The first Mrs Biggs: "I'd do it all again"

Charmian Brent says she was horrified by his crimes, so why is the ex-wife of Ronnie Biggs reliving their marriage for ITV?

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The first Mrs Biggs: "I'd do it all again"
Written By
Claire Webb

“You must call him Ron. It’s not ‘Ronnie’. You lot have given him the name Ronnie. Nobody who really knows him ever calls him that.” Charmian Brent reproaches RT with a steely smile, because no one knows Ronald Biggs quite like she does. Her wariness is understandable. As the ex-wife of Ronnie Biggs, Brent has had her life splashed across front pages, chewed over in newspaper columns and retold in documentaries. Even the funeral of their eldest son, Nicholas, who died aged ten in a car crash in Australia in 1971, attracted reporters hoping Biggs would show up.

Three years later an Australian newspaper arranged for her to fly to Brazil, where her husband had fled to avoid extradition, to visit him in prison, only to be told he’d fathered a child with another woman and wanted a divorce.

“So I’m in shock, in tears, and all of a sudden the doors open and about 30 press with cameras are ushered in. It must have been arranged with the prison authorities by some journo. It was the most terrible invasion of privacy, ghastly.”

It’s a plea for privacy that sits uncomfortably with Brent’s life lived out in public. Having found herself married to the Great Train Robber who became infamous after he escaped from prison to begin his life on the run, Brent has sold her story to the press several times. And now she has had a hand in retelling her time with Biggs for ITV1’s new five-part drama Mrs Biggs, in which she is portrayed by Sheridan Smith.

It’s not a life she could have imagined while growing up in Reigate in Surrey. A headmaster’s daughter, Brent (her maiden name) dreamt only of university, but ended up an office clerk after slipping a grade in Latin. One morning, in October 1957, a dapper chap with a mischievous grin approached her on the train and asked her out for a coffee. Her father was horrified, especially when it turned out that Biggs who’s ten years Brent’s senior had a criminal record and lived with an older woman. But by the end of that year the smitten Charmian had run away with Biggs to Swanage in Dorset.

When they married, in February 1960, Biggs embraced the straight and narrow for a few years, setting up his own building business. But when he had trouble finding money for a deposit on a house, he called on his old pal from inside: Bruce Reynolds, the ringleader of the Great Train Robbery. Brent says she was under the impression they were off to Wiltshire to do a logging job.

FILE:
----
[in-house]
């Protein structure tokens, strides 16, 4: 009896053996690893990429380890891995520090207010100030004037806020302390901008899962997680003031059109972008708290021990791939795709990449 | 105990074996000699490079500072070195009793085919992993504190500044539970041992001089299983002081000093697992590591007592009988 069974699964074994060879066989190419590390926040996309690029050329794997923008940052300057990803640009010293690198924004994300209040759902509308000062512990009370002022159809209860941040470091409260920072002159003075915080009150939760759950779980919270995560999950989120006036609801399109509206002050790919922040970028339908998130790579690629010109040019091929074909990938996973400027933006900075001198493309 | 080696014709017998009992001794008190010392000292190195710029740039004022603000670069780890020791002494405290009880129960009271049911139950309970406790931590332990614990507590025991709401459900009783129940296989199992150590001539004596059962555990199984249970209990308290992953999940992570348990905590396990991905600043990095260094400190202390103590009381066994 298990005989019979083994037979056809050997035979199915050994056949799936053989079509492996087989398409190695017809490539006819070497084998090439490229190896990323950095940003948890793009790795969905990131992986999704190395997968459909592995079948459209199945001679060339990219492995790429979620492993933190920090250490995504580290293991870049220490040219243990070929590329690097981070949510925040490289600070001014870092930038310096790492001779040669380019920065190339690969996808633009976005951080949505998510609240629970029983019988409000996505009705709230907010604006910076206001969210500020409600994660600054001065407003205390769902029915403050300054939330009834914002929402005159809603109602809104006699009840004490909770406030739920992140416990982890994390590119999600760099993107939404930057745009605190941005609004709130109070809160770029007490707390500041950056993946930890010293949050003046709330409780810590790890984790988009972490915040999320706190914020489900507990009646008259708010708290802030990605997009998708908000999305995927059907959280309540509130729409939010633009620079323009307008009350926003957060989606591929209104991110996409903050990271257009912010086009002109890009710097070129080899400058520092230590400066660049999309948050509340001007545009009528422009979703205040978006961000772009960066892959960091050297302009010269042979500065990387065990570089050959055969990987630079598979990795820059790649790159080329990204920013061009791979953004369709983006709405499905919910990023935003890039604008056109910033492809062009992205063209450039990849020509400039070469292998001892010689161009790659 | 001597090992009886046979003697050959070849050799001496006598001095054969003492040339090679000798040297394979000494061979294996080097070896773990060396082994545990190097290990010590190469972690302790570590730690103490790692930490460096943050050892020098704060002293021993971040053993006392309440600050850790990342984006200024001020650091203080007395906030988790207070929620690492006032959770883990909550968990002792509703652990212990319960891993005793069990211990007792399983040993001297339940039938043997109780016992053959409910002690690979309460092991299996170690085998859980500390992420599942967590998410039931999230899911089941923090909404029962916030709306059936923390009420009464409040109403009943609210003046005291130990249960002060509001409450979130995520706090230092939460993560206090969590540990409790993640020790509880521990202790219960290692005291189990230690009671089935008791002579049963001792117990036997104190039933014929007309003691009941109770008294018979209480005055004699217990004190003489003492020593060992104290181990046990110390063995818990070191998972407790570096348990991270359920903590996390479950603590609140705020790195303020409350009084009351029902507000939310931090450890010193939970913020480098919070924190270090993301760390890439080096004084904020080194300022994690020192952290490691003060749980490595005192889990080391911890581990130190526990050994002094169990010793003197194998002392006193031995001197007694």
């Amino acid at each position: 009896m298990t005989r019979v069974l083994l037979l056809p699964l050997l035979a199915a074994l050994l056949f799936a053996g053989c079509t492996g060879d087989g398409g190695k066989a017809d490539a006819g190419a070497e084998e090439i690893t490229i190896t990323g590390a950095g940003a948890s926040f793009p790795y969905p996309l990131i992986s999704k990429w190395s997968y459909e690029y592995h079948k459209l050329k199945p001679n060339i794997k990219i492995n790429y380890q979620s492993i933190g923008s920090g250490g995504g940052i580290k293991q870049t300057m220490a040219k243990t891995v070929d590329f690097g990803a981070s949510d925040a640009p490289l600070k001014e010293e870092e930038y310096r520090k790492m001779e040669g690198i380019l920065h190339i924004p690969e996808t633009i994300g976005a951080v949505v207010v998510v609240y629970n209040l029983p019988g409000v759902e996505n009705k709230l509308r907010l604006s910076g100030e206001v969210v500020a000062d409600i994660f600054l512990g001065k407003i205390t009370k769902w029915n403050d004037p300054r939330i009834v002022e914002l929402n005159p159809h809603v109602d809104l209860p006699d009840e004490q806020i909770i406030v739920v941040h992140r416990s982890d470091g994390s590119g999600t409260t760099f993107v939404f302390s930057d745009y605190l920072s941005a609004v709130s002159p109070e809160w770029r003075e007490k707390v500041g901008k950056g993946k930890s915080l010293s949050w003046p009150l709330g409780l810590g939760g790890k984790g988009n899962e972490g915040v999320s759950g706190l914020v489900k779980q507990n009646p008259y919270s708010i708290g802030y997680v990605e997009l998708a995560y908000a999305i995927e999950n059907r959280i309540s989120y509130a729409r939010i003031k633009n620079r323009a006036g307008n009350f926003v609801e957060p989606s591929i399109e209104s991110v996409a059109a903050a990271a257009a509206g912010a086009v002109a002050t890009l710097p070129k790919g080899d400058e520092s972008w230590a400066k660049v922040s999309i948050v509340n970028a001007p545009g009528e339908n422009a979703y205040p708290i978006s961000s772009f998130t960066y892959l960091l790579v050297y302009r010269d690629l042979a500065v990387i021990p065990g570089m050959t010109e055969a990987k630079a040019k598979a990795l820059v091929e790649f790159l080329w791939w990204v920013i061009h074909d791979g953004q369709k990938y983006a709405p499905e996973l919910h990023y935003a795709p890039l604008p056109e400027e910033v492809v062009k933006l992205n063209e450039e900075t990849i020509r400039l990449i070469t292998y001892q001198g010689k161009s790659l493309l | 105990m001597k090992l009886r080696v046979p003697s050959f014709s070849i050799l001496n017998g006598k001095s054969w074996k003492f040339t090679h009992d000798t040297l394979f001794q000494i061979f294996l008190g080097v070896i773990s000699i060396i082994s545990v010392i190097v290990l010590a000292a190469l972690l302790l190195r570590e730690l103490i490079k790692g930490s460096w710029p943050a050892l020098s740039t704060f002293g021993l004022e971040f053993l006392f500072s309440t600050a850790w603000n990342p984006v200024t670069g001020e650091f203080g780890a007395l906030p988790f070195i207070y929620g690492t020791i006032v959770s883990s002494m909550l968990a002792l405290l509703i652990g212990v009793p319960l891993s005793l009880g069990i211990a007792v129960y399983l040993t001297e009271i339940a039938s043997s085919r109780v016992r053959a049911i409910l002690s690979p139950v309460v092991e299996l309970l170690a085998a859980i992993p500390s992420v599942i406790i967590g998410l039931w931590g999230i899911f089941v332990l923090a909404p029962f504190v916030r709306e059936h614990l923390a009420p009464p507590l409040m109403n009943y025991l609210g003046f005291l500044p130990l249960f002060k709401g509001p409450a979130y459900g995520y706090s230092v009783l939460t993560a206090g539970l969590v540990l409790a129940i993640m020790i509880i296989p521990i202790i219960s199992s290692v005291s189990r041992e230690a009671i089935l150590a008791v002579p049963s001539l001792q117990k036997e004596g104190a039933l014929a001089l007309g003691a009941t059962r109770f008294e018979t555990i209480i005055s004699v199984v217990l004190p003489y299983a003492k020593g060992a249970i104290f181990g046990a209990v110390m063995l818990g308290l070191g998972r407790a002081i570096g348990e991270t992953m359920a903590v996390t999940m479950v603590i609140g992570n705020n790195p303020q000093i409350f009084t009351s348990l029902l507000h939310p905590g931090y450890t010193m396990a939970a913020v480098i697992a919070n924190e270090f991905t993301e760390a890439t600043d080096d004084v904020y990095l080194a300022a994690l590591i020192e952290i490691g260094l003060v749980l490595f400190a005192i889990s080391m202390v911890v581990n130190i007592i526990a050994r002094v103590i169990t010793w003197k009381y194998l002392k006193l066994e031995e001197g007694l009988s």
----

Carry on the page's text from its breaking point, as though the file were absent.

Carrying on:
Brent is talking at a preview screening of Mrs Biggs, and as the story whisks her back to the 60s she fumbles for a handkerchief. Why put herself through it again? “I wanted the story to be told,” she says, composure swiftly regained. “Truthfully.” She talks with a guardedness that leaves you wondering what she’s really thinking behind that carefully made-up face.

Nowadays, Brent, 74, speaks in the flattened vowels of Melbourne, her adopted home since 1966. She moved there with Biggs after he’d escaped from Wandsworth Prison, where he was serving 30 years for armed robbery. She still lives in the same house from which Biggs fled on the night in 1969 he heard Scotland Yard had tracked him down to the Australian suburbs. He later resurfaced in Rio.

Following the divorce, Brent reverted to her maiden name and forged a new life as an editor, publisher and - somewhat ironically - journalist. “After my son was killed, somebody said to me: ‘If you could live your life over again, what would you change?’ I said: ‘I would have gone to university.’” Desperate for distraction from her grief, she decided to do just that – “I wrote my thesis on William Faulkner: there’s no such thing as historical truth. Ain’t that the truth.”

She bears scant resemblance to the harpy-housewife who appears in a co-authored autobiography (one of several) that Biggs published in the 90s. “I didn’t like the portrayal of me: too many dressing gowns and hair curlers. Or perhaps I felt that he hadn’t acknowledged how much I’d invested in the whole relationship. He became a different person over the years. He had a public persona that wasn’t really him at all. Or it became him. But it wasn’t the person I knew.”

Brent resolved to write her own autobiography to set the record straight, but abandoned it: “When I embarked upon it, I found it overwhelming. I lay awake at night with all these emotions rushing around in my head. I decided it wasn’t good for my health.”